# Project Euler

Michael Kann mikekann at yahoo.com
Thu Feb 25 15:14:20 CST 2010

```Mick,

You beat me to it on the Fibonacci series. I also thought about using the golden ratio. Using a few other relationships allows one to compose a rather compact script.

1. the F numbers are always odd odd even, odd odd even

--- this allows you to use "step 3" in the loop
--- you will only check even numbers and stop at the last one
--- before four million

2. F1 + F2 + F3 . . . Fn = F(n+2)- 1

--- this allows you to do the summation at the end
--- If you know Fn then you just go up a couple more
--- numbers to get the sum of the first n numbers

3. If you stop the summation at F(even) then the sum of
the even numbers will be 1/2 of the total sum

-- 1,1,TWO,3,5,EIGHT,13,21,THIRTY-FOUR
-- The two numbers sum to the EVENS (by definition)

----Here's the script -- 555 is just any large number

on mouseUp
put (1+ sqrt(5))/2 into g
repeat with n = 0 to 555 step 3
if (g^n)/sqrt(5) > 4E6 then exit repeat
end repeat
put (round((g^(n-1))/sqrt(5)) - 1) / 2
end mouseUp
-------------------------------------
The golden ratio technique is most valuable if you want to hit a very large F number. You don't have to count up to it. It is like random access memory.

Here's another interesting property of a F series:

1 1 2 3 5 8 13 21

Take the square of 8 -- 64. It is off by one from the product 5*13. That holds for any 3 numbers in a row. Sometimes the square is one more than the products of its neighbors, sometimes one less: but always one off.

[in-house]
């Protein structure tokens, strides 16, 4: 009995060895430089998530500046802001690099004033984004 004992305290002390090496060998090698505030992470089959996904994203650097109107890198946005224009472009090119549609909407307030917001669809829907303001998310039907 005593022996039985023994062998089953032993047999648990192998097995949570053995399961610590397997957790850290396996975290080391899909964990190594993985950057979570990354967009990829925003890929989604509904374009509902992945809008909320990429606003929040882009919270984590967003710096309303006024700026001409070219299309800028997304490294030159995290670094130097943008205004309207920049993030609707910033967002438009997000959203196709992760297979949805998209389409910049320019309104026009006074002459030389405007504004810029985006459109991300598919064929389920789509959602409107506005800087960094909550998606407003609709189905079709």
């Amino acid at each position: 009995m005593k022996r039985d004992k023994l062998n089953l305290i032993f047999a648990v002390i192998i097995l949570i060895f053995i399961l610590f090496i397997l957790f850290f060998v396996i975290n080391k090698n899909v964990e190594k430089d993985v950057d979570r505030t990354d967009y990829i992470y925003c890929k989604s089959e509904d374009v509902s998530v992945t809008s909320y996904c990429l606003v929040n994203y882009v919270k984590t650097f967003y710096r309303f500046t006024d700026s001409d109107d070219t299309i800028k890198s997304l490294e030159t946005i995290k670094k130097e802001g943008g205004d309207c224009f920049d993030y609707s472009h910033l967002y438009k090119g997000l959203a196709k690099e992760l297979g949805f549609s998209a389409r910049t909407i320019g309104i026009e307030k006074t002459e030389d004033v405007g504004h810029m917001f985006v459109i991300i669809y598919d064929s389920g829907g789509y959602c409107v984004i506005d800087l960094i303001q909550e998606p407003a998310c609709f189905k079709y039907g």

--- On Thu, 2/25/10, Mick Collins <mickclns at mac.com> wrote:

> From: Mick Collins <mickclns at mac.com>
> Subject: Re: Project Euler
> To: use-revolution at lists.runrev.com
> Date: Thursday, February 25, 2010, 2:13 PM
> First, thanks, Andre for starting the
> thread and turning us / me onto the Euler Project.
>
> I enjoy implementing algorithms, but math is fun, too!
> Since Euler was a mathematician, how about a more
> mathematical approach.
>
>
>
> I haven't seen these approaches yet in my quick scan
> of  the posts, so I will put them out there:
>
> For the first problem
> *********** mathematical note
> The number of natural numbers below X that are divisible by
> 3 or 5 is:
> the number divisible by 3, plus the number divisible by 5,
> minus the number divisible by 15 (since these number have
> For combining in a more general fashion, i.e. other than 3
> and 5, rather than using the multiple you would use the
> Least Common Multiple (not implemented here).  For
> instance, if you wanted the number divisible by 6 or 4, you
> would use numdiv(4) + numdiv(6) - numdiv(12), since if you
> used numdiv(24) you would miss subtracting off many numbers
> divisible by both 4 and 6 but not by 24 (12*1, 12*3, 12*5
> ...)
>
> Here is a testing routine, followed by a generalization of
> the problem (no error correction).  For the testing
> routine, as soon as you are satisfied that it works as
> advertised, hold the shift key to jump out of the
> loop.  Then it will display the results of divisibility
> by 3 or 5.
>
> on doTest
>    repeat until the shiftkey is down
>       put it into X
>       put it into N
>       answer "<= or plain <" with "Eq"
> or "NoEq"
>       put it into EorNo
>       put
> numOfNumsBelowXandDivisByN(X,N,EorNo) into theResult
>       if EorNo is "NoEq" then
>          put "Number <
> [[X]] and divisible by [[N]] is [[theResult]]." into
> mergeStr
>       else
>          put "Number <=
> [[X]] and divisible by [[N]] is [[theResult]]." into
> mergeStr
>       end if
>    end repeat
>
>    put 1000 into X
>    put "NoEq" into EorNo
>    put 3 into N
>    put numOfNumsBelowXandDivisByN(X,N,EorNo)